Maybe you’ve tried to learn another language, or worse: you’ve tried to teach another language. For many people, additional-language acquisition doesn’t come too quickly. We all process information at different speeds, and it is basically impossible to make a brain process any faster than it can or force it to process information that it’s not ready to accept. Yet, many educational methodologies expect that to happen. The result is mostly a lot of wasted braintime and garbage information. It’s game over before we even begin.
Think about how you tried to learn your first language. Wait a minute. You probably can’t really think about how that happened; it just kind of… happened. Your community spoke to you in that language, over and over, and when your brain was ready, you picked up what you could. But, could you do it over and over again?
Recently I attended a TPRS (Teaching Proficiency through Reading and Storytelling) training seminar by Blaine Ray. TPRS is based heavily on input-focused learning. By repeatedly hearing/seeing something, eventually it is captured by your brain, and when your brain is ready, it will also be able to output the same content.
The key is to keep filling the bottle with the correct substance. Instead of pointing out that the bottle is outputting the wrong thing, just keep pouring in the right thing. When it’s ready, the bottle will produce correctly. It is, in a sense, a form of
bottle brainwashing, which is much more accepted by the brain than reprimand. Knowing that, only factual errors should be corrected. Incorrect grammar, and yes, even mispronunciation, should not be directly judged. Instead, when the brain is ready, it will pick up the proper language from enough exposure through repetition.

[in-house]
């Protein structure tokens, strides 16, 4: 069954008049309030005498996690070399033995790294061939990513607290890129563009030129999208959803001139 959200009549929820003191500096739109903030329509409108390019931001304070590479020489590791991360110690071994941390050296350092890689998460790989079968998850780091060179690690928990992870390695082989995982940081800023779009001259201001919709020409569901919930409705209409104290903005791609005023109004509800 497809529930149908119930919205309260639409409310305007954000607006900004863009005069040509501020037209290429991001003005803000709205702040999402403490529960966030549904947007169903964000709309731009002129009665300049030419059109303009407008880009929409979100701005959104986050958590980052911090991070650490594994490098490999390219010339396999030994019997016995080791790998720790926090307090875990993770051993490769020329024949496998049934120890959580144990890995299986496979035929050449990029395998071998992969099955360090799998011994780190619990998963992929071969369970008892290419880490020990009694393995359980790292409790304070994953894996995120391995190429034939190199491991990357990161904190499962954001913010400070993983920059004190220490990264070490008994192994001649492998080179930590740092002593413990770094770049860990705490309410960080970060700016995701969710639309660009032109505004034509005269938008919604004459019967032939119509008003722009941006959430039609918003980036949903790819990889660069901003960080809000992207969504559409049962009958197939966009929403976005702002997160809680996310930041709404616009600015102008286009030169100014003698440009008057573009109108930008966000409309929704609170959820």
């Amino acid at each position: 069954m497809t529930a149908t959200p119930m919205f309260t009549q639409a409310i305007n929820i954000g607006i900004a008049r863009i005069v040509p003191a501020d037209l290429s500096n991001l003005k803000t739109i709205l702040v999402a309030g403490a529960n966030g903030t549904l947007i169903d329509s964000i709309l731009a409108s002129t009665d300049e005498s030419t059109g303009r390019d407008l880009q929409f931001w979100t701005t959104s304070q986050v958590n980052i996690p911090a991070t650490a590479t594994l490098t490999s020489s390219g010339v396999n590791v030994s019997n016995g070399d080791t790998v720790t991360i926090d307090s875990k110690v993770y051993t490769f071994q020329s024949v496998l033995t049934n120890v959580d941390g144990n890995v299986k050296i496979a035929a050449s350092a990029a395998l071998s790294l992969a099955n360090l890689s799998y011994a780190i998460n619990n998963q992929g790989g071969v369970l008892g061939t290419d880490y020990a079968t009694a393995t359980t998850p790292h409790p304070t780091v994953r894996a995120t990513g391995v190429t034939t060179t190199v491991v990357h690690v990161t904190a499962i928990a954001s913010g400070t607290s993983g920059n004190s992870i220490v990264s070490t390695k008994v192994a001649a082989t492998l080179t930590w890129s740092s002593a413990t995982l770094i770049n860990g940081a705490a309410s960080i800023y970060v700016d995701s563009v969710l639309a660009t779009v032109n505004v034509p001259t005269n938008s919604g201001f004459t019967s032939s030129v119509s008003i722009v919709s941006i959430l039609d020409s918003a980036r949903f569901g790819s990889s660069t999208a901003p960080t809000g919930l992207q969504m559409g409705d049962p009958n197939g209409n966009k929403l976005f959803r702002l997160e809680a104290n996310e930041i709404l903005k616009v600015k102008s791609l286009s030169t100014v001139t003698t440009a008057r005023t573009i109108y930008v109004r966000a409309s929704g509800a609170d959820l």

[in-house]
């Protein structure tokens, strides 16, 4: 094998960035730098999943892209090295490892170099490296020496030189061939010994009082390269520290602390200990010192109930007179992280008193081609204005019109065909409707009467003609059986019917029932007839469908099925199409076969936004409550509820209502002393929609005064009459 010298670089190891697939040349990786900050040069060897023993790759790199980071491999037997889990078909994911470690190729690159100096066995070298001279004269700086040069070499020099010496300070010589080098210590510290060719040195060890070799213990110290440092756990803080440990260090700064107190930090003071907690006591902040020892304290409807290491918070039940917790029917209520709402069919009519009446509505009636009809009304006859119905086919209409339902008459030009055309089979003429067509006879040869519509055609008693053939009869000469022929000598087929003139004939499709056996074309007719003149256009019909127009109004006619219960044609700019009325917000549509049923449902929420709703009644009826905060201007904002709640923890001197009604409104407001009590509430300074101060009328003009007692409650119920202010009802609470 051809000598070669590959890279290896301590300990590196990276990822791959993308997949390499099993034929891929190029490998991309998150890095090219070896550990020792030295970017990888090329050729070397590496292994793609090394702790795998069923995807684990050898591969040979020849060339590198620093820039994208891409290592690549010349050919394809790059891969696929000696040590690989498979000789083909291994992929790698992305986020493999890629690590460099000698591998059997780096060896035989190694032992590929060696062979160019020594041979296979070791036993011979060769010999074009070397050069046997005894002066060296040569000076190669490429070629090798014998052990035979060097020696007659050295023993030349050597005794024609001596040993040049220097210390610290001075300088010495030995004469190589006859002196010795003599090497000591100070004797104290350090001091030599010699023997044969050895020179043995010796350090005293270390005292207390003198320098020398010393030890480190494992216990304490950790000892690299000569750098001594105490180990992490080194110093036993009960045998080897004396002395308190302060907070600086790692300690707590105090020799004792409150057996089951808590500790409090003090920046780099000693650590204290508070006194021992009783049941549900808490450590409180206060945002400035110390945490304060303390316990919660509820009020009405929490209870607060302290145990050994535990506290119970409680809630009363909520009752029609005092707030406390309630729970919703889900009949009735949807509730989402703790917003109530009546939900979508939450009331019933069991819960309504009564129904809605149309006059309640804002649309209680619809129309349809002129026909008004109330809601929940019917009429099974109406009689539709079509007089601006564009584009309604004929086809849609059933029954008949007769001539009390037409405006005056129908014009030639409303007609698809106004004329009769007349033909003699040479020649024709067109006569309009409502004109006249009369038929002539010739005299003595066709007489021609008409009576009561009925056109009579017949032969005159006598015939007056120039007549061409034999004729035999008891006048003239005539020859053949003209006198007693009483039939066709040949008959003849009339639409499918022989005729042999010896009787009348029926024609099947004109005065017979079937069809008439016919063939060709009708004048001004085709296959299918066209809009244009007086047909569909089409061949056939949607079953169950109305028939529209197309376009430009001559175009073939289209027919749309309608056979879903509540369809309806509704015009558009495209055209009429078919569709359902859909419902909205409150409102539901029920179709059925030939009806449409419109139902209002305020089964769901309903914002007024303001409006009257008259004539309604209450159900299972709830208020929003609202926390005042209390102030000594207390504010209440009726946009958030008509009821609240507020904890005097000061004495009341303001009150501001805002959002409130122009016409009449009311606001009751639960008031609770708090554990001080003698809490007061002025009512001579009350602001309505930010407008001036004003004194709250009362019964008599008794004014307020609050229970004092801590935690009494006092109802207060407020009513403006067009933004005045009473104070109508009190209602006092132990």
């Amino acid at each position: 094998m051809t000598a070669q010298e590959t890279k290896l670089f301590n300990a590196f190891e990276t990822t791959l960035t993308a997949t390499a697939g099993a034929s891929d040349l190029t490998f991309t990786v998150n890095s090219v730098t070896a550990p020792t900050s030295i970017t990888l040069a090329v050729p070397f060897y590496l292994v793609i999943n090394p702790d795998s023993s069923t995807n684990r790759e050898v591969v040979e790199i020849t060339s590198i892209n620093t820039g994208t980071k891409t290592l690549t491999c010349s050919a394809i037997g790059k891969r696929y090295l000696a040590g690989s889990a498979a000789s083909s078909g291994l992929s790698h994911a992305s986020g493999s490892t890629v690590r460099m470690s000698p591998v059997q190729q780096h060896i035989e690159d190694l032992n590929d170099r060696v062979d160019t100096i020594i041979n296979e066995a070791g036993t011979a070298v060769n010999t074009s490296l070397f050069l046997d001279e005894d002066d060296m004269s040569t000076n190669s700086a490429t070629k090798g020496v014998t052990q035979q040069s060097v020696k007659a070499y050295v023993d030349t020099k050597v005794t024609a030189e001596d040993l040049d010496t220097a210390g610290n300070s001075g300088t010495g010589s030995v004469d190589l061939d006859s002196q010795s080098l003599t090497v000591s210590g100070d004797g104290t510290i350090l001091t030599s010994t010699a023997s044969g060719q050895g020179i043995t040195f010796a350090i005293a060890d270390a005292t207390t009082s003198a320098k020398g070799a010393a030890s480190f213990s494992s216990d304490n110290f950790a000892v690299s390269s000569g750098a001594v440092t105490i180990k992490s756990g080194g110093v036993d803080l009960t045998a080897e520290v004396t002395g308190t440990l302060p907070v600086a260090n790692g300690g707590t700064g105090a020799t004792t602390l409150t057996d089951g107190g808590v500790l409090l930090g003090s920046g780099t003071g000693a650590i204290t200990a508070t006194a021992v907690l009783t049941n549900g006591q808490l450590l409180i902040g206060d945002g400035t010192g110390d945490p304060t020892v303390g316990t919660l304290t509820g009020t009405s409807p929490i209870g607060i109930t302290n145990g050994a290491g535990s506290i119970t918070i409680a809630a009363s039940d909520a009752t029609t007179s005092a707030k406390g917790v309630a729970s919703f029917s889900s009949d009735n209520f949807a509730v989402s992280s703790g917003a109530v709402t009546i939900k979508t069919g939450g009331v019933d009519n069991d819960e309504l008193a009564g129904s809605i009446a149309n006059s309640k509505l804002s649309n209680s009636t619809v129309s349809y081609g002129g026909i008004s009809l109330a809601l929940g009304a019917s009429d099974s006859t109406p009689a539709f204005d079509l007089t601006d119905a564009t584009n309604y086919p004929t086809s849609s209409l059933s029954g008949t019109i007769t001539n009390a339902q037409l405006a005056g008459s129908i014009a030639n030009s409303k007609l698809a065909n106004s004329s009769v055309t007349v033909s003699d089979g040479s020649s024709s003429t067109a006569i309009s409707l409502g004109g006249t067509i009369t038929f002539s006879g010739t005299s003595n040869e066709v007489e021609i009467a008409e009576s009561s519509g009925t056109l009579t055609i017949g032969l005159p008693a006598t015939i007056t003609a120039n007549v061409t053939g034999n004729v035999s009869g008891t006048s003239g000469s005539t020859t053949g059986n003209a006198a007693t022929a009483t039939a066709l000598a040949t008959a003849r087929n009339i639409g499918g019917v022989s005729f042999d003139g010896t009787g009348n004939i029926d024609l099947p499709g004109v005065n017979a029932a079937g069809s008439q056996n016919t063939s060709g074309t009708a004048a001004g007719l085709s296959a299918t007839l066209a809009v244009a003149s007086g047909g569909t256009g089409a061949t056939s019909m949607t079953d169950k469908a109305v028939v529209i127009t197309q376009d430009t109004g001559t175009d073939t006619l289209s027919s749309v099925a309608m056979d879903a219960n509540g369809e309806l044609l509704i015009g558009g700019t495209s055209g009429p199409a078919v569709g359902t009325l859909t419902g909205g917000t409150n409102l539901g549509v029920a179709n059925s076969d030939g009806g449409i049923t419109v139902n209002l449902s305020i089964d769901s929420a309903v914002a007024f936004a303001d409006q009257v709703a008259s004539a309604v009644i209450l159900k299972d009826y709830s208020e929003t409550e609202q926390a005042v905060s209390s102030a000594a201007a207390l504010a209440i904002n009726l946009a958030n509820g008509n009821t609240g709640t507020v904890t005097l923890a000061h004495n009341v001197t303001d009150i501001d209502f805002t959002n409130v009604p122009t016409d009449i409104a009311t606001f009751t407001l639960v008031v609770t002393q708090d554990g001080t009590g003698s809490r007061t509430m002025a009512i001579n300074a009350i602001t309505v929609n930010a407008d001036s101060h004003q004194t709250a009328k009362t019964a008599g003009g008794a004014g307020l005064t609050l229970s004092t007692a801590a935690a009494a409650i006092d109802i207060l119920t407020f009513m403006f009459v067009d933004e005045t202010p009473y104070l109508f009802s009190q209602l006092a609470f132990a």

The vehicle of repetition is stories, which help to hold the attention of the learner. I was a first-time German-language learner at the TPRS conference. After a couple sessions of observing a German-language story with the TPRS teaching technique, I was given the task of writing my own unique story within five minutes. Even though it stinks (hehe), I definitely produced more than I expected.
A Case for Face
In the near future when ABC Company creates a translation device, then we won’t really need to learn language… However, communication has a lot more to it than a bunch of words strung together. It even goes beyond emotion in speech. There’s something about meeting someone face-to-face that is very difficult for a machine to replicate. Sight and hearing are not the only senses involved in communication. That is because language is also culture (for lack of a better term). You can only truly learn that from being around other people. It makes sense that if you want to be better at talking with people, then you have to talk with other people.
A Case for Community
Being an input-based form of education, TPRS sure sounds like a strong case for a “broken record”. That works, but we should also be asking “who made the record, an what was the intention behind its creation?” Thus, it is important to get different points of view.
We already talked about how many senses are required to truly understand a language, but how can we know if what we are learning is effective? The test is to use the knowledge in the wild. We need multiple sources of input in order to verify information and detect variations.
If it takes a village to raise a child, then it also takes a community to raise a new language learner.
A Case for Ubuntu
If you haven’t seen the connections to Ubuntu already, then your brain isn’t ready yet, but that’s ok. When you’re ready, you will get it 😉
Ubuntu is a language. In addition to terminology, it also has a vibrant “culture” that needs to be learned. If Ubuntu is to be effectively disseminated, then we will need to:
- Tell stories
- Make use of repetition
- Engage all of our senses
- Meet face-to-face
- Involve the community (Don’t have one? See here)
But, like most skills, if we want to be good at teaching Ubuntu then we must practice doing it. So, GYFOTS, and go practice how you preach.